The Art of Settling is an approach to meditation which allows you to go back to what is real, the senses, through imagery and specific language constructs. As anyone who meditates regularly or practices mindfulness it is not what we do that makes the differences, but rather how we do these things. Our attitudes or states of mind and body that we bring to anything will largely determine whether that task is uplifting, draining or perhaps just a neutral task. The reason why i say states of mind and body is to challenge you to the possibility that the quality of our thinking has an effect on our viscera and on our bodies. How this happens is through the CNS, the central nervous system, and more specifically through either the sympathetic or the parasympathetic branches of the nervous system. Why this is the case is all about the well trodden path of our fight or flight instinct, that the gift and the curse of being human is about surviving and our amazing brain is perpetually scanning our environs for threats, for enemies and friends.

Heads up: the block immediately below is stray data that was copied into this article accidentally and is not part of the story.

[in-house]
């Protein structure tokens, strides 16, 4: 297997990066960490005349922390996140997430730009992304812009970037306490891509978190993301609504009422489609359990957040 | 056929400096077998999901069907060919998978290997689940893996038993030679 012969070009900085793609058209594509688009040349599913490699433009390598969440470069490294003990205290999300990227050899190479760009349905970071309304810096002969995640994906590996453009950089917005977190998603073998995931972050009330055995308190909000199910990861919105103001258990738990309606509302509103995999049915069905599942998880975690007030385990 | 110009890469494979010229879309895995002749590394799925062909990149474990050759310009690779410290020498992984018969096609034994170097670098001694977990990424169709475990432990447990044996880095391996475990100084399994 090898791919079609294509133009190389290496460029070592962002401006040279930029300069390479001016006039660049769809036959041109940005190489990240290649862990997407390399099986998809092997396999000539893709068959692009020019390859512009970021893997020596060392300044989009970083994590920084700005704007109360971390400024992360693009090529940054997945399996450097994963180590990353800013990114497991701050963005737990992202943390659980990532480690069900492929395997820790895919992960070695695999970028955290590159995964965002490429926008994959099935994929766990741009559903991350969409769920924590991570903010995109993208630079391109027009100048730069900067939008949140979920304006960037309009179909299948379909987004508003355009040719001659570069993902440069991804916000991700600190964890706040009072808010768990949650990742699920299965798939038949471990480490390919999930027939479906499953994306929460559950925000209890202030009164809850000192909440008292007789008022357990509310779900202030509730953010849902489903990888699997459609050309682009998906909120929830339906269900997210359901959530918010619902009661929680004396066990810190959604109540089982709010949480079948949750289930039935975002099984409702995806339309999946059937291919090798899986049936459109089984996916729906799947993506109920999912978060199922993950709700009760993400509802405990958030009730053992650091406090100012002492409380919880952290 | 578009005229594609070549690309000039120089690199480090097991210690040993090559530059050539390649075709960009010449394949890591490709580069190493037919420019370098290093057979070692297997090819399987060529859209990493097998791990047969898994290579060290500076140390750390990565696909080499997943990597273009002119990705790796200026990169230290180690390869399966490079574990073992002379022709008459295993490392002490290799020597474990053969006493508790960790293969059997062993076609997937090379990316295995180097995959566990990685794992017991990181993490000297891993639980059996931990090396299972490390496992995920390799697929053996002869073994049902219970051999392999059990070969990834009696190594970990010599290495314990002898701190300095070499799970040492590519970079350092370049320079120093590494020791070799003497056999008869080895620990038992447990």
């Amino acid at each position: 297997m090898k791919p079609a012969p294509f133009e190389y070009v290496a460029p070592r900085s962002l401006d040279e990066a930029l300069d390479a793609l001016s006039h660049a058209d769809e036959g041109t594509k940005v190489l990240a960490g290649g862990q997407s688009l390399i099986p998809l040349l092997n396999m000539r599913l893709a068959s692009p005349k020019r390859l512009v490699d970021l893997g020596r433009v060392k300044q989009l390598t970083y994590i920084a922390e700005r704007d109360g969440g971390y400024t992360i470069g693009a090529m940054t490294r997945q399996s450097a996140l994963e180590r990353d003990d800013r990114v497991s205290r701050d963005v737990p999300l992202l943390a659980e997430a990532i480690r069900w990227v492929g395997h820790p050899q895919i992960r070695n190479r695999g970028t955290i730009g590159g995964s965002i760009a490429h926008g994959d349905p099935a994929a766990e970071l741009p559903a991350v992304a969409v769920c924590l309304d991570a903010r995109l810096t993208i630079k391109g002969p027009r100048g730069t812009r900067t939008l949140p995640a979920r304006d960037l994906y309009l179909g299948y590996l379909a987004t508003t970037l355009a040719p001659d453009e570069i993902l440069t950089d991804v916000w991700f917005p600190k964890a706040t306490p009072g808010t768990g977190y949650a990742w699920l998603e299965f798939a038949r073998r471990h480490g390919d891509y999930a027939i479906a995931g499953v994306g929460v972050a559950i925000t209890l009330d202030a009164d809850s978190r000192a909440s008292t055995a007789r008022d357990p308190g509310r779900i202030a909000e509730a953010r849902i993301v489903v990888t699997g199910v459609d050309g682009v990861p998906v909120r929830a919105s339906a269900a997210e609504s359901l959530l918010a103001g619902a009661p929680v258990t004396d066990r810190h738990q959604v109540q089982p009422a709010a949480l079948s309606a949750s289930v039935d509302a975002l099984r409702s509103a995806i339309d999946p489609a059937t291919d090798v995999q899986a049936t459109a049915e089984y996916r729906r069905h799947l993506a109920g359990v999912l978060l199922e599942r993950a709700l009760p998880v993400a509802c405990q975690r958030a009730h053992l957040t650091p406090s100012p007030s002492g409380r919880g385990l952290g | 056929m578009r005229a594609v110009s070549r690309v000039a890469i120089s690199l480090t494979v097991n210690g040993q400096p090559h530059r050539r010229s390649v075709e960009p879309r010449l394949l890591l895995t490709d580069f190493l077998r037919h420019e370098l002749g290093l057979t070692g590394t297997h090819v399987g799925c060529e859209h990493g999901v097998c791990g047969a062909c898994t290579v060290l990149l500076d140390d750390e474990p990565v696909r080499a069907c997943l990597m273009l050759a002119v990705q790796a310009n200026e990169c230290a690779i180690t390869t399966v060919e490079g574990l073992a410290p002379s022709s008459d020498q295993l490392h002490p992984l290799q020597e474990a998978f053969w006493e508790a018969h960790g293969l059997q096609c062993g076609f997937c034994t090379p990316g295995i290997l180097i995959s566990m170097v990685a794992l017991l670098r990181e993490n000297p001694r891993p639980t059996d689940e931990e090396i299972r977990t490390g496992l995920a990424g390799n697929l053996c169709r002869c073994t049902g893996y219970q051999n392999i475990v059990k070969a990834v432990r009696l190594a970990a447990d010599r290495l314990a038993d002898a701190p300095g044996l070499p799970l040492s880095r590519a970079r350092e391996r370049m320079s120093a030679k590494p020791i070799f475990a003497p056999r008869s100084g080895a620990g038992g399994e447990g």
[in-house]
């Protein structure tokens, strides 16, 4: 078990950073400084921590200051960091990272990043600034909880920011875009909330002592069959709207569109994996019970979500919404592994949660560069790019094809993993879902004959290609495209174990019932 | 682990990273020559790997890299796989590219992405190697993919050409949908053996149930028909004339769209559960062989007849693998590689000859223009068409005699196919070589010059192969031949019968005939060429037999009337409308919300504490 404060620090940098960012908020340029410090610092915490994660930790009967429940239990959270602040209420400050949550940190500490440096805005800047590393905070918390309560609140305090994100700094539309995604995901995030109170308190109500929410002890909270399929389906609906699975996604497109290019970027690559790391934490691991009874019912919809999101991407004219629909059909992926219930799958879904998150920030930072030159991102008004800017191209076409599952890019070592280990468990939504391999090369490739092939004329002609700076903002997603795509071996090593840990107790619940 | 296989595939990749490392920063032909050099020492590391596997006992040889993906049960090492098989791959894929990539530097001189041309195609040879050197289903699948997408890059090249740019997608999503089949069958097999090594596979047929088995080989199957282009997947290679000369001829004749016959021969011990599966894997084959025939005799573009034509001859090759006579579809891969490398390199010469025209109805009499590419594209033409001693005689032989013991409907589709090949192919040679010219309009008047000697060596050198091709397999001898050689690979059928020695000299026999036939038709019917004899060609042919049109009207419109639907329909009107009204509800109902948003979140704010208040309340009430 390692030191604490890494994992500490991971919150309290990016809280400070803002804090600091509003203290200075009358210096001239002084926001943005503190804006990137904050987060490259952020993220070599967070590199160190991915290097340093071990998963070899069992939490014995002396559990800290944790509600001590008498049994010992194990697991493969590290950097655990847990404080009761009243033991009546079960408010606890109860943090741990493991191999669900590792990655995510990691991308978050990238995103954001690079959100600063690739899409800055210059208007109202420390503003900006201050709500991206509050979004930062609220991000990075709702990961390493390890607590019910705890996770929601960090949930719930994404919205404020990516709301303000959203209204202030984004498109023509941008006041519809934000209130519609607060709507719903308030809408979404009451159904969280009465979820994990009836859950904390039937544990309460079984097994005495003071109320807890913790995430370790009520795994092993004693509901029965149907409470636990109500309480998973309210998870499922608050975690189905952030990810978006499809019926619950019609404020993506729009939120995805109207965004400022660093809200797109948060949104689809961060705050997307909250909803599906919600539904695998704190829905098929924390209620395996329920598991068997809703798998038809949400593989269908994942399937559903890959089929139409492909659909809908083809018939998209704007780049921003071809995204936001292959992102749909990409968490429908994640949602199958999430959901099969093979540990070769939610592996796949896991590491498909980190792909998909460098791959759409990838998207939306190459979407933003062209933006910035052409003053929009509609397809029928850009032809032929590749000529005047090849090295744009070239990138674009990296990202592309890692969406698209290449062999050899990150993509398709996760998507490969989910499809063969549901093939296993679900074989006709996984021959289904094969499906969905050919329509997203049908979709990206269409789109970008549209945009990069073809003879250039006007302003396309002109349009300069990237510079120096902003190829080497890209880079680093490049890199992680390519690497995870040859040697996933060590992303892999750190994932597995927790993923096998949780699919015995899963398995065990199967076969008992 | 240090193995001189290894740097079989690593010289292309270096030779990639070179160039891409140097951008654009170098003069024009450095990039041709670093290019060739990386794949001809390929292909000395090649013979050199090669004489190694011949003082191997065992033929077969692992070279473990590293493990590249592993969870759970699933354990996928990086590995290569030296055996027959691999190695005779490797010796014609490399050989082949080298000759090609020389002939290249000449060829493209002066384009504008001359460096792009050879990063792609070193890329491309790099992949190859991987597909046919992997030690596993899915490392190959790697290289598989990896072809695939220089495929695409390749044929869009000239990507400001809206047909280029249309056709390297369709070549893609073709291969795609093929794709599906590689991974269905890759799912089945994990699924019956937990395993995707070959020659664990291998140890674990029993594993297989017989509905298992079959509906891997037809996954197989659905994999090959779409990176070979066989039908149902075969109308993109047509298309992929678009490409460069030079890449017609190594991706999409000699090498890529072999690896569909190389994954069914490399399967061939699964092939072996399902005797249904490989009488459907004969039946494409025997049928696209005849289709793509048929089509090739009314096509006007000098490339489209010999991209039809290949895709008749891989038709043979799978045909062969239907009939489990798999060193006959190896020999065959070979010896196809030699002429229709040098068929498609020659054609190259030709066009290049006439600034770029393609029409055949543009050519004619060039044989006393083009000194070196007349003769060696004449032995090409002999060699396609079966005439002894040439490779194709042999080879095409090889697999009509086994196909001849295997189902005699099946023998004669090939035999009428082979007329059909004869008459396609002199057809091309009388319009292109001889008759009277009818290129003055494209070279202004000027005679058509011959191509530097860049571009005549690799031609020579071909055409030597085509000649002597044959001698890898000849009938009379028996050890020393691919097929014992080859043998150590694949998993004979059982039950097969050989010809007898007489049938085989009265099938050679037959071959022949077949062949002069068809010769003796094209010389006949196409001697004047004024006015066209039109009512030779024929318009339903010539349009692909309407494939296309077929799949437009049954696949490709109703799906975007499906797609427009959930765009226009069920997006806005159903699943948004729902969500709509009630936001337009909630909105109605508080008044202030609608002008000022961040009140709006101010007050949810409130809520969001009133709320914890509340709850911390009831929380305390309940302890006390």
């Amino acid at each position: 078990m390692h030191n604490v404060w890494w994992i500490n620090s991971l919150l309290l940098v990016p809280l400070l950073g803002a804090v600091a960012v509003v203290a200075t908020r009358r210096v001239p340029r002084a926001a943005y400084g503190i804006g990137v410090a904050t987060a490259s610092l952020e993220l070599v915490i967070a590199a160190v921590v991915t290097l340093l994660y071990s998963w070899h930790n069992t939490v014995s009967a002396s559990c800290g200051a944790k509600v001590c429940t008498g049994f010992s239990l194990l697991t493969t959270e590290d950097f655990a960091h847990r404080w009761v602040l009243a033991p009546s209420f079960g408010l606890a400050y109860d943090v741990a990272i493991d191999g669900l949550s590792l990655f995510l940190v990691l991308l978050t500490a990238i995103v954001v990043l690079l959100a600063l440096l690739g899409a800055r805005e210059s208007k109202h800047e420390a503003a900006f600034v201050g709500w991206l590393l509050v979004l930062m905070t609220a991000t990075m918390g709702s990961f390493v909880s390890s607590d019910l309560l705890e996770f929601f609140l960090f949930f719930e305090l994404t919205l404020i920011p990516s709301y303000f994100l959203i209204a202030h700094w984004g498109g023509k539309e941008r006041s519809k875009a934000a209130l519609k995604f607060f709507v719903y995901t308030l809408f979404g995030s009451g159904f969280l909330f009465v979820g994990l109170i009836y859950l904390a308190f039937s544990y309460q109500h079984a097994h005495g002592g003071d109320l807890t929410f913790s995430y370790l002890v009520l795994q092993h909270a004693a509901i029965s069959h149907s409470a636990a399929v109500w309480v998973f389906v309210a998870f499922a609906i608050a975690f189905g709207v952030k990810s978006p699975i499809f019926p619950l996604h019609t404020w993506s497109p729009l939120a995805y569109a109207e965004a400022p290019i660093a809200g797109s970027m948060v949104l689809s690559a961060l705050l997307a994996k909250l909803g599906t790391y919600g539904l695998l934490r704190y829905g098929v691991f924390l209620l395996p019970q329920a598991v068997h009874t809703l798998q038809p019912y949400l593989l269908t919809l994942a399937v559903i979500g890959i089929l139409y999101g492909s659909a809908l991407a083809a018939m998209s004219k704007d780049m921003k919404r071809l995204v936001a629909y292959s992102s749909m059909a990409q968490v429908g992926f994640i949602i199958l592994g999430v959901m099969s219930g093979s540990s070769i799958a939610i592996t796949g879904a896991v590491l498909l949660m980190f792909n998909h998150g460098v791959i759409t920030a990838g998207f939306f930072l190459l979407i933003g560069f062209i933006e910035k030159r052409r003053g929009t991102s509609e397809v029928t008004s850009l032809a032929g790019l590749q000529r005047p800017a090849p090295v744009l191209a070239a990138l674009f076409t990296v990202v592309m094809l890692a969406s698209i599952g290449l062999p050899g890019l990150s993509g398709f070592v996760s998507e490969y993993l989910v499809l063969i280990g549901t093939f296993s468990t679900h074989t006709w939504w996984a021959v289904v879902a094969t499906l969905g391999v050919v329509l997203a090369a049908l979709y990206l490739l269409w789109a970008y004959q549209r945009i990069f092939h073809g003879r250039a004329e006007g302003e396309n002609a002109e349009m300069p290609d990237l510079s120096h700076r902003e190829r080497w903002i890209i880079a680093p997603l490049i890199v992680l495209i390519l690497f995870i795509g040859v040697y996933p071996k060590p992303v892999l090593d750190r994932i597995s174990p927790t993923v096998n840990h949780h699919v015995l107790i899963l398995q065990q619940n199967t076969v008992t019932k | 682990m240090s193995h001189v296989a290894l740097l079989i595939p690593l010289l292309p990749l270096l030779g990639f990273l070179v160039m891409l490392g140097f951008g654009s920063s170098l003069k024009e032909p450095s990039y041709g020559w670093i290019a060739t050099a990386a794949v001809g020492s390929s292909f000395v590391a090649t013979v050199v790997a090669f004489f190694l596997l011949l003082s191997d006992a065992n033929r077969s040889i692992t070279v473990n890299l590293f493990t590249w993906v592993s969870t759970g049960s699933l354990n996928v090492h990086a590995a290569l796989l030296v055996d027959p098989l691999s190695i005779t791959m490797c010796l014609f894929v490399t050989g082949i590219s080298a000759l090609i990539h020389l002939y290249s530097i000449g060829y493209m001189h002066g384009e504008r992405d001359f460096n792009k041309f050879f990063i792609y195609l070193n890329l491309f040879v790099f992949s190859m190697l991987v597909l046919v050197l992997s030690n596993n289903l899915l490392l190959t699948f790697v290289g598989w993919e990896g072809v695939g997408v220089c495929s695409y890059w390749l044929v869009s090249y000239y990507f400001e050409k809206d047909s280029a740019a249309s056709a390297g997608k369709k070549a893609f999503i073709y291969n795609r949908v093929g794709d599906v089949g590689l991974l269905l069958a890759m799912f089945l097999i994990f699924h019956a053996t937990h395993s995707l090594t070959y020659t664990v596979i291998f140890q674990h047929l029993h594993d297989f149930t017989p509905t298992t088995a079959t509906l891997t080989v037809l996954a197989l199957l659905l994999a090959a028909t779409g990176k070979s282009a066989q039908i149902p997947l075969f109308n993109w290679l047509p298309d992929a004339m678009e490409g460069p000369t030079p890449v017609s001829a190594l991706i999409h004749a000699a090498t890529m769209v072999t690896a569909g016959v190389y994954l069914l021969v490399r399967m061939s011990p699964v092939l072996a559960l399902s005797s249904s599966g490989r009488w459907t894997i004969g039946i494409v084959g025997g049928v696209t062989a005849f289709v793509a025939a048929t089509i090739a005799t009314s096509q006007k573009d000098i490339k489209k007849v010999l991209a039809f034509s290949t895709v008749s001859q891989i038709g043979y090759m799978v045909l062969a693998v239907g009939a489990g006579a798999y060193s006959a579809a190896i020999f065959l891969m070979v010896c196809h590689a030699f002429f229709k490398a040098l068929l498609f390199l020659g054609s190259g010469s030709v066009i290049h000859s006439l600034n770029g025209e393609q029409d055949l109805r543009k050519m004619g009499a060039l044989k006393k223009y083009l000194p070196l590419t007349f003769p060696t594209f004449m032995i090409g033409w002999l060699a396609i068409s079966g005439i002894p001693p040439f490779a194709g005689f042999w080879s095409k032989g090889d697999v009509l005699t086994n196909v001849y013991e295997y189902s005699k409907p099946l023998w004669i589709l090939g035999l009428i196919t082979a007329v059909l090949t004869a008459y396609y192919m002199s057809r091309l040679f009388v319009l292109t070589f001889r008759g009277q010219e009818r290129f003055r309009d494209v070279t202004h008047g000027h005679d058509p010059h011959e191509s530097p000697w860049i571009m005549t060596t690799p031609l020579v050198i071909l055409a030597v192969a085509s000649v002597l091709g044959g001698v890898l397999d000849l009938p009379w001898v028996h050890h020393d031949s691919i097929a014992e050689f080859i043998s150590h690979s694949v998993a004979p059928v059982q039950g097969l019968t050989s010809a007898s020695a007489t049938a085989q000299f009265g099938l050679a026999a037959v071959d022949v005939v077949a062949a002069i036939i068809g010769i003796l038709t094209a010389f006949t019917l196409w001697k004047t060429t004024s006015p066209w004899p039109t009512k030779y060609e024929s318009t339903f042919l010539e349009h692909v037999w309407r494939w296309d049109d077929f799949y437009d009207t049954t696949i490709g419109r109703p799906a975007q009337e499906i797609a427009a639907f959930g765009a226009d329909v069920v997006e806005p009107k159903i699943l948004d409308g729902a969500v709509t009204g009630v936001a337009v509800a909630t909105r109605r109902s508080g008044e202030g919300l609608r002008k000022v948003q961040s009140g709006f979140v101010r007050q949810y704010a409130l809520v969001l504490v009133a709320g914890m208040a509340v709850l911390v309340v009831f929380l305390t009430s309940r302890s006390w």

We know this. We have the scans, the imagery, the data to support how and why we have this incredible system. We can now explain the effects of stressors on the body and mind and we are slowly understanding scientifically how certain practices that have been around for millennia can help the body and the mind. We are engulfed by books, blogs, videos, apps, teachers all telling us how we can heal our lives, how we can change our lives, all through the power of doing nothing, well almost nothing, through breathing and meditation. All of this is partly true: we can illicit a helpful response from our nervous system which may or may not bring some change on a physical or neural basis, but only through many hours of repetition and an attitudinal adaptation around what we are doing. In a nutshell, another one, it is not what we do but how that will bring about lasting differences in our lives.